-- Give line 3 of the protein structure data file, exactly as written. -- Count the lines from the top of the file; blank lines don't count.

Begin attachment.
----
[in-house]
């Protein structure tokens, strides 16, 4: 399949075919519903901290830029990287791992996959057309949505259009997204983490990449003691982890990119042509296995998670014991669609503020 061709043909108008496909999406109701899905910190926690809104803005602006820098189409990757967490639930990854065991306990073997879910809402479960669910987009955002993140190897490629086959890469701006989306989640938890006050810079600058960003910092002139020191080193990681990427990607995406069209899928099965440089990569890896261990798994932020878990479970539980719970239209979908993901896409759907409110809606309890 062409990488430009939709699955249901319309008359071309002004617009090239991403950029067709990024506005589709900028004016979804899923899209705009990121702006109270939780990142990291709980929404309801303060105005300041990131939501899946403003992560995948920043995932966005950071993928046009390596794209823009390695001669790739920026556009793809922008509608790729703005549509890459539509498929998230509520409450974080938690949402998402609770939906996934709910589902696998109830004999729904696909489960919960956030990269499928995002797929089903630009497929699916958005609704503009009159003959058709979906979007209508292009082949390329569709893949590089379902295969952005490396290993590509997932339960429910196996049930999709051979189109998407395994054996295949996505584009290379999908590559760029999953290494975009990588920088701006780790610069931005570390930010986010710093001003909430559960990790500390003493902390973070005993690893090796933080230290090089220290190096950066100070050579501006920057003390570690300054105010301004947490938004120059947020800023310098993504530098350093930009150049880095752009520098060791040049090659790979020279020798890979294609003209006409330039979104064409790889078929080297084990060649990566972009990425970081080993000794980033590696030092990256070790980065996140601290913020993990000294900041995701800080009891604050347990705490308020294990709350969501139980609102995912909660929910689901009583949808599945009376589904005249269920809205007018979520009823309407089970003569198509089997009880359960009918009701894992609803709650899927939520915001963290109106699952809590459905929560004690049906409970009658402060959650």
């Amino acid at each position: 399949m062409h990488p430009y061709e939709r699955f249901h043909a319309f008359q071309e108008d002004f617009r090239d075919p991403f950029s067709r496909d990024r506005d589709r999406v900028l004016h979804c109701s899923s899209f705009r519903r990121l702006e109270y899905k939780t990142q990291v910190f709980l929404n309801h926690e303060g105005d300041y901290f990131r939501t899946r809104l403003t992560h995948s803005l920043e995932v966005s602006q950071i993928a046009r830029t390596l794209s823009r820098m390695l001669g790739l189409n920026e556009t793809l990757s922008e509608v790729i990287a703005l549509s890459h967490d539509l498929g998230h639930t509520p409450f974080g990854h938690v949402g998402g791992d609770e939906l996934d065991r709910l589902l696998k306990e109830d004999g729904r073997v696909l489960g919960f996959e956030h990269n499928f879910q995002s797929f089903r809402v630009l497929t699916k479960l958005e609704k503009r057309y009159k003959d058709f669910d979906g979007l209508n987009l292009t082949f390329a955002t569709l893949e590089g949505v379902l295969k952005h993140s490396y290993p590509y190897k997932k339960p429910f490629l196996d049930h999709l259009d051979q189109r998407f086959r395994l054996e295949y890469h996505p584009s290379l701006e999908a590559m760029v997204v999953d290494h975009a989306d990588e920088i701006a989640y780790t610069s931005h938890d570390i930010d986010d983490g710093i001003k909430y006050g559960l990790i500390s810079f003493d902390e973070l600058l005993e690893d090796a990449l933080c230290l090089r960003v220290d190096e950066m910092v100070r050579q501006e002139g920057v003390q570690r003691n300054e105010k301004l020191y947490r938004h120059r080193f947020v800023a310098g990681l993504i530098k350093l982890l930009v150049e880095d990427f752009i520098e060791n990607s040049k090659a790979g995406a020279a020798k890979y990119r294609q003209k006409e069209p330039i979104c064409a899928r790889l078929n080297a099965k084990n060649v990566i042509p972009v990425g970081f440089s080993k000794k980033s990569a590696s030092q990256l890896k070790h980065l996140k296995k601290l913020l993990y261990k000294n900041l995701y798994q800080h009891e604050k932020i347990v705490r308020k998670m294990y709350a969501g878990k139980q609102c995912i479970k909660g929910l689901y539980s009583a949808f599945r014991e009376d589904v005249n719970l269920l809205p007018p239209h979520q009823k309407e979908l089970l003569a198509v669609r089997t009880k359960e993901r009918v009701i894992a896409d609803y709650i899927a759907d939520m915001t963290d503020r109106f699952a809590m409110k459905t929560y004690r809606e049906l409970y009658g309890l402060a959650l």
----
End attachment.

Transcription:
């Amino acid at each position: 399949m062409h990488p430009y061709e939709r699955f249901h043909a319309f008359q071309e108008d002004f617009r090239d075919p991403f950029s067709r496909d990024r506005d589709r999406v900028l004016h979804c109701s899923s899209f705009r519903r990121l702006e109270y899905k939780t990142q990291v910190f709980l929404n309801h926690e303060g105005d300041y901290f990131r939501t899946r809104l403003t992560h995948s803005l920043e995932v966005s602006q950071i993928a046009r830029t390596l794209s823009r820098m390695l001669g790739l189409n920026e556009t793809l990757s922008e509608v790729i990287a703005l549509s890459h967490d539509l498929g998230h639930t509520p409450f974080g990854h938690v949402g998402g791992d609770e939906l996934d065991r709910l589902l696998k306990e109830d004999g729904r073997v696909l489960g919960f996959e956030h990269n499928f879910q995002s797929f089903r809402v630009l497929t699916k479960l958005e609704k503009r057309y009159k003959d058709f669910d979906g979007l209508n987009l292009t082949f390329a955002t569709l893949e590089g949505v379902l295969k952005h993140s490396y290993p590509y190897k997932k339960p429910f490629l196996d049930h999709l259009d051979q189109r998407f086959r395994l054996e295949y890469h996505p584009s290379l701006e999908a590559m760029v997204v999953d290494h975009a989306d990588e920088i701006a989640y780790t610069s931005h938890d570390i930010d986010d983490g710093i001003k909430y006050g559960l990790i500390s810079f003493d902390e973070l600058l005993e690893d090796a990449l933080c230290l090089r960003v220290d190096e950066m910092v100070r050579q501006e002139g920057v003390q570690r003691n300054e105010k301004l020191y947490r938004h120059r080193f947020v800023a310098g990681l993504i530098k350093l982890l930009v150049e880095d990427f752009i520098e060791n990607s040049k090659a790979g995406a020279a020798k890979y990119r294609q003209k006409e069209p330039i979104c064409a899928r790889l078929n080297a099965k084990n060649v990566i042509p972009v990425g970081f440089s080993k000794k980033s990569a590696s030092q990256l890896k070790h980065l996140k296995k601290l913020l993990y261990k000294n900041l995701y798994q800080h009891e604050k932020i347990v705490r308020k998670m294990y709350a969501g878990k139980q609102c995912i479970k909660g929910l689901y539980s009583a949808f599945r014991e009376d589904v005249n719970l269920l809205p007018p239209h979520q009823k309407e979908l089970l003569a198509v669609r089997t009880k359960e993901r009918v009701i894992a896409d609803y709650i899927a759907d939520m915001t963290d503020r109106f699952a809590m409110k459905t929560y004690r809606e049906l409970y009658g309890l402060a959650l």